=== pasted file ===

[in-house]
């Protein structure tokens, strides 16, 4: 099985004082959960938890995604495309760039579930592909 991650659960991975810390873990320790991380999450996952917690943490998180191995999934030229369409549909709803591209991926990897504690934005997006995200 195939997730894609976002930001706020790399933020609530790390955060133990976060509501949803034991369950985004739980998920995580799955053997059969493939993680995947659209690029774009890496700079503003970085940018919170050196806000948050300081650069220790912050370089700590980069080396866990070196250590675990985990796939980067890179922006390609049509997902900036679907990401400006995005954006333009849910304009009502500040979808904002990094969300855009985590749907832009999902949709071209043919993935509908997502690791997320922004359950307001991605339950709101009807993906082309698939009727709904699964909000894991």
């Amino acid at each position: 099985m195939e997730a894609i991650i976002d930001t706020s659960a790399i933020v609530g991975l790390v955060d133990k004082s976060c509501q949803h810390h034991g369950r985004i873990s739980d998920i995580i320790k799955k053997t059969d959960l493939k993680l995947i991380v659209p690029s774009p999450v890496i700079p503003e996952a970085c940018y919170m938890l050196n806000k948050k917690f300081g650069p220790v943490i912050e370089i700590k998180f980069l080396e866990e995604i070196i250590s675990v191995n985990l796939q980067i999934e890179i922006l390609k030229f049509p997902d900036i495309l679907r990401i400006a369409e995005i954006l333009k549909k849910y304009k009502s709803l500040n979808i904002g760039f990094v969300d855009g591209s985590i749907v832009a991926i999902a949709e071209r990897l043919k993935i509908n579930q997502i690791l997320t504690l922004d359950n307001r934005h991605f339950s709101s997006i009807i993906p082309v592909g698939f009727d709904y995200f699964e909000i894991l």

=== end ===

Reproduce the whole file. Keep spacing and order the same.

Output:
[in-house]
């Protein structure tokens, strides 16, 4: 099985004082959960938890995604495309760039579930592909 991650659960991975810390873990320790991380999450996952917690943490998180191995999934030229369409549909709803591209991926990897504690934005997006995200 195939997730894609976002930001706020790399933020609530790390955060133990976060509501949803034991369950985004739980998920995580799955053997059969493939993680995947659209690029774009890496700079503003970085940018919170050196806000948050300081650069220790912050370089700590980069080396866990070196250590675990985990796939980067890179922006390609049509997902900036679907990401400006995005954006333009849910304009009502500040979808904002990094969300855009985590749907832009999902949709071209043919993935509908997502690791997320922004359950307001991605339950709101009807993906082309698939009727709904699964909000894991």
């Amino acid at each position: 099985m195939e997730a894609i991650i976002d930001t706020s659960a790399i933020v609530g991975l790390v955060d133990k004082s976060c509501q949803h810390h034991g369950r985004i873990s739980d998920i995580i320790k799955k053997t059969d959960l493939k993680l995947i991380v659209p690029s774009p999450v890496i700079p503003e996952a970085c940018y919170m938890l050196n806000k948050k917690f300081g650069p220790v943490i912050e370089i700590k998180f980069l080396e866990e995604i070196i250590s675990v191995n985990l796939q980067i999934e890179i922006l390609k030229f049509p997902d900036i495309l679907r990401i400006a369409e995005i954006l333009k549909k849910y304009k009502s709803l500040n979808i904002g760039f990094v969300d855009g591209s985590i749907v832009a991926i999902a949709e071209r990897l043919k993935i509908n579930q997502i690791l997320t504690l922004d359950n307001r934005h991605f339950s709101s997006i009807i993906p082309v592909g698939f009727d709904y995200f699964e909000i894991l």